Greg Ostertag

Greg Ostertag On NBA Comeback: I Just Want To Play


RENO, Nev. — Greg Ostertag was the first big-name veteran to sign with the NBA Development League when he decided to embark on a comeback with the Texas Legends a few weeks ago. The longtime Utah Jazz center wasn’t impressive in his initial appearances, but the consensus was that as long as he was able to show improvement at this week’s NBA Development League Showcase, the 38-year-old has a chance to make it back to the big leagues.

The 7-foot-2 center played less than 11 minutes in Tuesday’s 94-86 victory over the Tulsa 66ers on Tuesday afternoon in front of a bevy of NBA scouts at Reno’s D-League Showcase, but he made them count with eight points and three rebounds while serving as a solid back-up center to Dallas Mavericks’ assisgnee Sean Williams.  The Texas native knows that’s exactly what he needed to do in order to work further toward his goal — a goal that was just re-hatched last month.

“I’d been out for five years and I missed it. The first year I didn’t miss it much, but as retirement went on I started missing it more. I tried to come back a couple times and it didn’t work out so I thought I’d give it one more shot,” Ostertag told Pro Basketball Talk following Tuesday’s game. “I’d been thinking about it while they were working on the NBA lockout so when they got the lockout done I made a call to my agent and asked what he thought the chances were. He said ‘let’s give it a shot, we’ll try to get you on a D-League team’ and here I am.”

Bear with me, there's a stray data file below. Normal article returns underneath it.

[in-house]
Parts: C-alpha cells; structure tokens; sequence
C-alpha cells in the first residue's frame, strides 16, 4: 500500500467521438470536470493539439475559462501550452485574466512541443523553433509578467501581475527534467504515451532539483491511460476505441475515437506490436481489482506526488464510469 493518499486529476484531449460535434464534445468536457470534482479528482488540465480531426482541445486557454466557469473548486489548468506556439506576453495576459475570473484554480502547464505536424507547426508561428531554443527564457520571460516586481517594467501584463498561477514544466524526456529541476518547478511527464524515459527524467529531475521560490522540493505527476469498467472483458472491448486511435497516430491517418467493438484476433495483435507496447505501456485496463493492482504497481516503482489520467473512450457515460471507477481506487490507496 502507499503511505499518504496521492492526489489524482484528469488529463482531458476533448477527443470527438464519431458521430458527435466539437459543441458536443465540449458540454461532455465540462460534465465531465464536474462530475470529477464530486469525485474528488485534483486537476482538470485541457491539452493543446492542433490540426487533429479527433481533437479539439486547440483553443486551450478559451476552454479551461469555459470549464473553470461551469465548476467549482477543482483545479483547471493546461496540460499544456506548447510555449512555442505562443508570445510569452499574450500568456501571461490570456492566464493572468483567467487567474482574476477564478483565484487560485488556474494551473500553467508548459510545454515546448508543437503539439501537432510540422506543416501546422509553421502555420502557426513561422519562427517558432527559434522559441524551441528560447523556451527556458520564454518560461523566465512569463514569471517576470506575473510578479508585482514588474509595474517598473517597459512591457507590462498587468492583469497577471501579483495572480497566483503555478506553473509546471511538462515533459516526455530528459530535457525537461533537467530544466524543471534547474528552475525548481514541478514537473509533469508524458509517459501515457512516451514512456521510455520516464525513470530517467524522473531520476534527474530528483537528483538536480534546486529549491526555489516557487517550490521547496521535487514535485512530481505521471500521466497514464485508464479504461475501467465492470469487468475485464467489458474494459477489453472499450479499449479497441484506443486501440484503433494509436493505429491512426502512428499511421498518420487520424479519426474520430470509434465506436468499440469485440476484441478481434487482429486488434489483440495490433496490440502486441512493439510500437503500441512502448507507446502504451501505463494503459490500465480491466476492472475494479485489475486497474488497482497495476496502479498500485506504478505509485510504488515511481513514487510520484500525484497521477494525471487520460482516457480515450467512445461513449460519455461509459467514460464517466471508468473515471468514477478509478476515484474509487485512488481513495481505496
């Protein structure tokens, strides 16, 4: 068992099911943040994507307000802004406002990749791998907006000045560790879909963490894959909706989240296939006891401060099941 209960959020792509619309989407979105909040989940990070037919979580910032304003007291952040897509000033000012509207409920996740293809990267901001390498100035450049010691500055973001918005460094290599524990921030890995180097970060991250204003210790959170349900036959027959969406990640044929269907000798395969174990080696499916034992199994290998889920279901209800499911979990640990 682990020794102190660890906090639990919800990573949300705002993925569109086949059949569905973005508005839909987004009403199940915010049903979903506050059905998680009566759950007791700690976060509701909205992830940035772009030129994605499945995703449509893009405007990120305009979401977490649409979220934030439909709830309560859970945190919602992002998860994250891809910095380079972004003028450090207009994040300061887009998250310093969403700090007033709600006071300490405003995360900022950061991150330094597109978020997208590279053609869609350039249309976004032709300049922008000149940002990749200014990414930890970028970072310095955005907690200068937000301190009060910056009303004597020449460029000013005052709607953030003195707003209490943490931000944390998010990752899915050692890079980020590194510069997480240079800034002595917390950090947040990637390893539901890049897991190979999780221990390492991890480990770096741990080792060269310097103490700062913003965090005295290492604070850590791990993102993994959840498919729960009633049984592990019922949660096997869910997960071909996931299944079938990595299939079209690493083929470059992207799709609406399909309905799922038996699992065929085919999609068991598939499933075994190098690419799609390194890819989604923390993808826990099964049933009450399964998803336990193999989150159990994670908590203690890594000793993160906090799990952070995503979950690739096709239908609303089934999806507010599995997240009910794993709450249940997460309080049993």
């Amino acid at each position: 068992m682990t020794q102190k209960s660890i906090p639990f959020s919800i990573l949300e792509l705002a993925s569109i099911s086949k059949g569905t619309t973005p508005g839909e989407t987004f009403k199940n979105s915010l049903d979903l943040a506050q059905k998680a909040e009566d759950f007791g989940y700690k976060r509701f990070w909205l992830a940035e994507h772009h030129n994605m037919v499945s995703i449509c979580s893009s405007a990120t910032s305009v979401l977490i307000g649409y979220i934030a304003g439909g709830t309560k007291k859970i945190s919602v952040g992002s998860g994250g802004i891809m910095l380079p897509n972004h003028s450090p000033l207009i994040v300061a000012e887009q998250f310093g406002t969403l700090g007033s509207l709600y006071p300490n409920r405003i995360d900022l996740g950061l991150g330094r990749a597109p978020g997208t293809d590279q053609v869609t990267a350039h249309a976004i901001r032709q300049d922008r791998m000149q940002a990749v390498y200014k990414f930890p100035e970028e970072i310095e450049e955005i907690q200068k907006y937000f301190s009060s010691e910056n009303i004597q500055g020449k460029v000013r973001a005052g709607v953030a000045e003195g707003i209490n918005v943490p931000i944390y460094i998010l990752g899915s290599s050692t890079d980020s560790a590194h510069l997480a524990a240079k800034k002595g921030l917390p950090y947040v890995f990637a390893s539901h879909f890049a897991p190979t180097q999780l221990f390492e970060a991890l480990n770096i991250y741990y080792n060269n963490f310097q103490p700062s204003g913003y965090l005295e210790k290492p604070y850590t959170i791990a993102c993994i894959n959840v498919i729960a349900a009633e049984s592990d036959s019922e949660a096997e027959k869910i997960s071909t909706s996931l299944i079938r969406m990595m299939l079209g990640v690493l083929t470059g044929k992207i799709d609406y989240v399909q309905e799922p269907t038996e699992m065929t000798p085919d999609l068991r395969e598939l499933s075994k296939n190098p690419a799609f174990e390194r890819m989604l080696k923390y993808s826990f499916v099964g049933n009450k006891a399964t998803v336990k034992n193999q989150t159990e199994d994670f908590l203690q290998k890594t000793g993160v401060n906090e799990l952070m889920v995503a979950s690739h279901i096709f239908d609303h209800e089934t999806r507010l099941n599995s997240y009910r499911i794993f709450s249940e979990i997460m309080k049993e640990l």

Admittedly, the comeback didn’t start off as swimmingly as one could hope as Ostertag struggled in his first game, but it’s understandable that it wasn’t easy for a guy to return to form with two weeks of conditioning following a five-year absence.

“In my first game, I was back for two weeks and then thrown into a game for 17 minutes. I played as hard as I could for 17 minutes, but we didn’t have a whole lot of practice time to get extra conditioning or some practice in,” Ostertag said. “Part of it’s been because I’ve been sore and these knees are aching so when I do get off the court, I want to let my body rest.”

He showed Tuesday that his conditioning is improving, though, while admitting it’s still a process.